Southwestern Wrap, Part Two. Arizona and Texas

Posted on February 11, 2015

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Arizona and New Mexico

One Color Fits All

The opportunity to see how people in other areas of the country live is the most interesting benefit of traveling.  I like to check out the architecture as it changes across the country – after all, architecture and culture are closely intertwined.

images (8)During our stays in New Mexico and Arizona, we were naturally introduced to adobe building construction, both the historic Pueblo style and the created-community-with-a-fancy-name style found in the metropolitan areas of Arizona.

Trilogy-Solar-Neighborghood

Solar panels add black splotches to red tile roofs on many Arizona homes.

One thing both styles have in common is color. Adobe is brown, or tan, maybe a little lighter or darker or maybe a shade toward gray. Yards here are mostly gravel – water is too precious (and expensive) to waste on grass, so they too are brownish gray.  Of course, the desert in winter is brown, or brownish-green , so you really have a pretty neutral palette going on.

Maybe it’s just as well. You can’t compete with God’s paintbrush, so why try?

Shutterstock photo by Tim Roberts.

A community west of Phoenix, AZ Photo by Tim Roberts.

He (or she) used a very extensive palette when coloring the Southwest – shades of red and pink, yellows and blues, all changing constantly with the weather, time of day and altitude.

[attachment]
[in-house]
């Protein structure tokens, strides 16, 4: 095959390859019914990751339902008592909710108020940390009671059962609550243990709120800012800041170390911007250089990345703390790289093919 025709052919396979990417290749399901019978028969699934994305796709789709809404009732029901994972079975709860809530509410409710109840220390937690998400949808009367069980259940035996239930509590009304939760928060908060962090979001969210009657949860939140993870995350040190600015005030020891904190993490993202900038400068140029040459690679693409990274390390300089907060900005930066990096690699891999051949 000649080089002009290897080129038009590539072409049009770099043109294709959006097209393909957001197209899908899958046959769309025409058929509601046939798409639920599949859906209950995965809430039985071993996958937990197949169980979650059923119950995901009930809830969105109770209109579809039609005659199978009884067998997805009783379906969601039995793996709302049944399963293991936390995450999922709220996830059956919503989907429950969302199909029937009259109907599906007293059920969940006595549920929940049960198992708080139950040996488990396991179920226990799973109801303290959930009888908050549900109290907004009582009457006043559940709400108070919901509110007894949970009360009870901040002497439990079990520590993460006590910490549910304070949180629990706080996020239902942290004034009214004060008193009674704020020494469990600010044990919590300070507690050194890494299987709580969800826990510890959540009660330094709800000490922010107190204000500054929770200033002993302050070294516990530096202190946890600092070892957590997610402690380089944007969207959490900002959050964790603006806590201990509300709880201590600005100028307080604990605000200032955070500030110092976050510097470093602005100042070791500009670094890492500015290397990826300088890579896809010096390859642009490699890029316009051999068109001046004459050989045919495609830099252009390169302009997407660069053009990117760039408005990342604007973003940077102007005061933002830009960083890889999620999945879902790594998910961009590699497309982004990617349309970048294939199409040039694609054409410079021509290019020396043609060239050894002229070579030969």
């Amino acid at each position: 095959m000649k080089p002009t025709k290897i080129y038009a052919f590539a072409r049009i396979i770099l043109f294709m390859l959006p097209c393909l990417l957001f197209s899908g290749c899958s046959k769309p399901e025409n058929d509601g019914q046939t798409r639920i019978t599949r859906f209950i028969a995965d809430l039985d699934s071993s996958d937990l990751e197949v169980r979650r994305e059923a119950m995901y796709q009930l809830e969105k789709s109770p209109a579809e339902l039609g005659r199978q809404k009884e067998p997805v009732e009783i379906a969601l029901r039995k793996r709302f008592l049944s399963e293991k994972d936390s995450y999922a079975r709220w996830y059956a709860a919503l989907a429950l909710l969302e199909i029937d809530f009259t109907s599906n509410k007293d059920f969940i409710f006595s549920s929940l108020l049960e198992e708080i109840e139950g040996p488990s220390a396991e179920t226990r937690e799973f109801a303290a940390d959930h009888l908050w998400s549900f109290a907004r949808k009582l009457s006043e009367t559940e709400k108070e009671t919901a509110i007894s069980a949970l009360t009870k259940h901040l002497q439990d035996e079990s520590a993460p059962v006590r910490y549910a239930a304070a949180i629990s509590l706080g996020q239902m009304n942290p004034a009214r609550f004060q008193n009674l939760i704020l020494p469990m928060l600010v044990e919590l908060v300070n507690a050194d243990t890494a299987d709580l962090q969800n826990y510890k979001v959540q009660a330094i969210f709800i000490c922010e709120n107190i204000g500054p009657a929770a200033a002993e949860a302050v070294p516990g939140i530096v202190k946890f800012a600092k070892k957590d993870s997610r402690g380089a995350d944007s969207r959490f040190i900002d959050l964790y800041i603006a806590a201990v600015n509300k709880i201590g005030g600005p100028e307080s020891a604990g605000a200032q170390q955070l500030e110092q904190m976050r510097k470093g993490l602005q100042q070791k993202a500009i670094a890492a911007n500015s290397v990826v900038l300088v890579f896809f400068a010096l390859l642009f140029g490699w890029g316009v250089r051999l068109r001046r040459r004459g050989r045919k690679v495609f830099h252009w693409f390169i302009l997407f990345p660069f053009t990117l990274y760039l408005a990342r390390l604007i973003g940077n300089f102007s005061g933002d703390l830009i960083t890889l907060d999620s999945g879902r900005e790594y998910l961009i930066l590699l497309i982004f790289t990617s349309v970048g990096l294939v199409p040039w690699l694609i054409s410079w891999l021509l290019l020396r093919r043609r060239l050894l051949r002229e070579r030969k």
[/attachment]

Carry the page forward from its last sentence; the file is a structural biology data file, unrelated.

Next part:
So all that brownness actually works surprisingly well in providing a nice, neutral counterpoint to the awesome natural beauty of these two states.

 

 

 

 

 

Texas

We missed Cowboy Mardi Gras in Bandera Texas, but we took a quick look at the American Agricultural Heritage Museum in Boerne, Texas (pronounced ‘Bernie’).

download This place had some pretty amazing stuff.

Of course, farm tools mirror the types of agriculture found in different parts of the country, but some of the items in this very eclectic collection were common to just about everywhere .

The items that were most interesting were the handmade tools, pieced together by the guy who was going to use them, made mostly out of stuff scrounged up out of the scrap pile.

7582407_1_lThere was a homemade pedal-powered milking machine, a horse-drawn row crop seeder made entirely out of wood, numerous rakes, harrows, shovels and whatnot, all fashioned by hand to fit the farmer’s particular need, and all costing little or no hard cash.

And outside there was literally tons of ‘old iron’,some of which even the curator couldn’t identify.

The curator, by the way, was pretty glad to see us – visitors are rare, he said.

FullSizeRenderWhile Texans still raise a lot of cattle, not many are involved in conventional farming anymore.

And then there’s the fact that many former cattle ranches now specialize in providing Western experiences for Japanese tourists and wealth city dudes, all of whom are interested in bagging big game animals, not learning how a cow was milked back in the day.

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